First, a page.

The point raised by the noble Baroness is an important one. We do, however, need to be careful that any reference to freedom of information introduced now into legislation will not cut across any wider developments as we, in our consultations, work up our wide and robust FOI regime. I would suggest, therefore, that if it would be helpful to the noble Baroness and to the noble Lord, Lord Hunt, I would be happy to discuss with them what might be the most appropriate form of an amendment, encapsulating the concept of the noble Baroness's currently proposed amendments on FOI, which could be brought forward at Report.

Lord Hunt of Tanworth: I agree that the noble Baroness, Lady Hamwee, has correctly identified an important area which local authorities will need to address in their applications to operate experimental arrangements. If she is willing to take up the suggestion which the noble Baroness, Lady Farrington, made, I shall be happy to do so. It should then be possible to prepare an appropriate amendment on freedom of information for Report, which I shall be happy to see brought forward, if that is the wish of the Committee.

Baroness Hamwee: Of course I am willing. I beg leave to withdraw the amendment.

Amendment, by leave, withdrawn.

Baroness Hamwee moved Amendment No. 32:

Page 5, line 4, after ("State") insert (", after consultation with the local authority,").

The noble Baroness said: I spoke to this amendment earlier and an indication was given that it would be accepted. I beg to move.

On Question, amendment agreed to.

Clause 3, as amended, agreed to.

Clause 4 agreed to.

Clause 5 [Applications for extension or variation of experimental decision-making arrangements]:

Baroness Hamwee moved Amendment No. 33:

Page 6, line 31, leave out subsection (3).

The noble Baroness said: With my last group of amendments I shall be even quicker than I have been on previous groups. I tabled these amendments because, as I read the Bill, any extension or, more particularly, variation of the arrangements requires the consent of any executive member or executive mayor who may be in

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place. It seems a very dangerous proposition to give that individual an in-built right of veto of any variation. I do not believe that I need expand on that. I beg to move.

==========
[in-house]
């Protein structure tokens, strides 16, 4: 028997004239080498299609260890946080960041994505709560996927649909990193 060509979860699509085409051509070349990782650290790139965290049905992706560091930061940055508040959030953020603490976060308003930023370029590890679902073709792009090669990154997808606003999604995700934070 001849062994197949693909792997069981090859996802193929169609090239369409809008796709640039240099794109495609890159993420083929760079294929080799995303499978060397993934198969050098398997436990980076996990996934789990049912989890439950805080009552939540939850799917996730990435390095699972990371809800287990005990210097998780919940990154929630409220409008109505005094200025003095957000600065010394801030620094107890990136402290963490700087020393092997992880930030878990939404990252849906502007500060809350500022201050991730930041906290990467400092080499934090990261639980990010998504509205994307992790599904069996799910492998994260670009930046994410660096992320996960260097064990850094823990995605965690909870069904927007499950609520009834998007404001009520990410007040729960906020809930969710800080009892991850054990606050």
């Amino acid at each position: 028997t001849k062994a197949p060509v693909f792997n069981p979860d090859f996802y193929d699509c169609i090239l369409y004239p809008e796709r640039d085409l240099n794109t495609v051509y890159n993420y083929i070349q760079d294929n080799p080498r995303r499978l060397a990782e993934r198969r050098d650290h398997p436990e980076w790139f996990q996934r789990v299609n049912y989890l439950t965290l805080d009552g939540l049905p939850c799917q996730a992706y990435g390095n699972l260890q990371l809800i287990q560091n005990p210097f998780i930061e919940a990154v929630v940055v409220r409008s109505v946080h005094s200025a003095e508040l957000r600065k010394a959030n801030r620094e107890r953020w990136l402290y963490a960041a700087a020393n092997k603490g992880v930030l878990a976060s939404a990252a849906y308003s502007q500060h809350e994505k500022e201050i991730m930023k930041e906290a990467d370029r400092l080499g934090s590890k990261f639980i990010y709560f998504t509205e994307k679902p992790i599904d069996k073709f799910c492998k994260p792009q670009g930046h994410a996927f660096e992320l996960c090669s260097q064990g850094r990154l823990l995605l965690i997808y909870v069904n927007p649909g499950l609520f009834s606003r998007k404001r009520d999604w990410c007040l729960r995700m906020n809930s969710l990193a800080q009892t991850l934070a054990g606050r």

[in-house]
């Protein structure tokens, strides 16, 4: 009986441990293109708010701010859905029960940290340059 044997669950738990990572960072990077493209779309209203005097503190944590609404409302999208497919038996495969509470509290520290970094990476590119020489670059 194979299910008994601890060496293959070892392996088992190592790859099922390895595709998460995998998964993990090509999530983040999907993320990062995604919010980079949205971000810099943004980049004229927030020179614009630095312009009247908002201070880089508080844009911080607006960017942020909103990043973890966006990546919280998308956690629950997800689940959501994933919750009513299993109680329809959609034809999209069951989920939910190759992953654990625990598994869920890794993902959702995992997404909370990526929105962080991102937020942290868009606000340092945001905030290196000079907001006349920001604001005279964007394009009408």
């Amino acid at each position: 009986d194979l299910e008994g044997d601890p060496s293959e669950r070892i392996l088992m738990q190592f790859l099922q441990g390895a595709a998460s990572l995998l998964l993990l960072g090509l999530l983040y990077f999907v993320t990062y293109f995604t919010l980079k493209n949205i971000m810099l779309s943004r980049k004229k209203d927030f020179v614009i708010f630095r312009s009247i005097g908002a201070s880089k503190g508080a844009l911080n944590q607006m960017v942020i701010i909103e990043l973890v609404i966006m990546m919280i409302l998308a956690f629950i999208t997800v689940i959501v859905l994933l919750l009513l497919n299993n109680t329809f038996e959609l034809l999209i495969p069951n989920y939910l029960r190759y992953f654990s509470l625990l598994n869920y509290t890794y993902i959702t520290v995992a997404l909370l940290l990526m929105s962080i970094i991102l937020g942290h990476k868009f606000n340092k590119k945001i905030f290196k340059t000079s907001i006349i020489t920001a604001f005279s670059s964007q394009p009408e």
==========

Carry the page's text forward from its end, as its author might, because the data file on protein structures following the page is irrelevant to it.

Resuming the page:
Baroness Farrington of Ribbleton: Amendments Nos. 33 and 45 would remove the duty on a local authority with an executive mayor to obtain the written consent of their mayor before applying to the Secretary of State to extend, vary or terminate the operation of experimental arrangements.

If this duty were to be removed and the application successful, it would allow the council to discharge some of the functions, which by virtue of the arrangements the mayor may discharge, or even remove the mayor without his or her consent. In extreme cases it would be possible for the council to seek to use this power as a means of conflict resolution. Clearly, this represents an inappropriate way of resolving a conflict between the mayor and the council. It would appear particularly inappropriate for a council to be able to remove the powers of a directly elected mayor with his or her own mandate from across the authority.

We, the Government, would much prefer that local authorities should operate within the framework for conflict resolution they set out in their original proposal. As noble Lords may be aware, the need for such a framework is highlighted in the draft guidance which has been placed in the Library of the House. It is our belief that both local authorities and the Government are likely to learn far more from the operation of experimental arrangements if conflicts are resolved through a predetermined set of procedures rather than the removal of an element of that experiment. I therefore ask the Committee to oppose Amendments Nos. 33 and 45.

9.30 p.m.

Lord Hunt of Tanworth: I, too, am reluctant to accept these amendments. I have little to add to what has been said, but I should like to expand a little on the area of consent, which I believe is central to this Bill.

Before making any application to the Secretary of State, an authority is required to pass a resolution of the full council. In doing so, consent is rightly sought from the council to undertake an experiment. When an authority undertakes an experiment with an executive mayor, it is equally important that consent is sought from the mayor before his or her role is changed or even abolished. As the noble Baroness, Lady Farrington, pointed out, this is particularly relevant where the mayor has been given a direct mandate from the electorate of the authority to exercise certain powers. The removal of the principle of consent in this case would appear to undermine the basis for experimentation under this Bill. It is on those grounds that I must oppose these amendments.

Baroness Hamwee: I am unpersuaded but, as there is pressure on time, I beg leave to withdraw the amendment.

Amendment, by leave, withdrawn.

[Amendment No. 34 not moved.]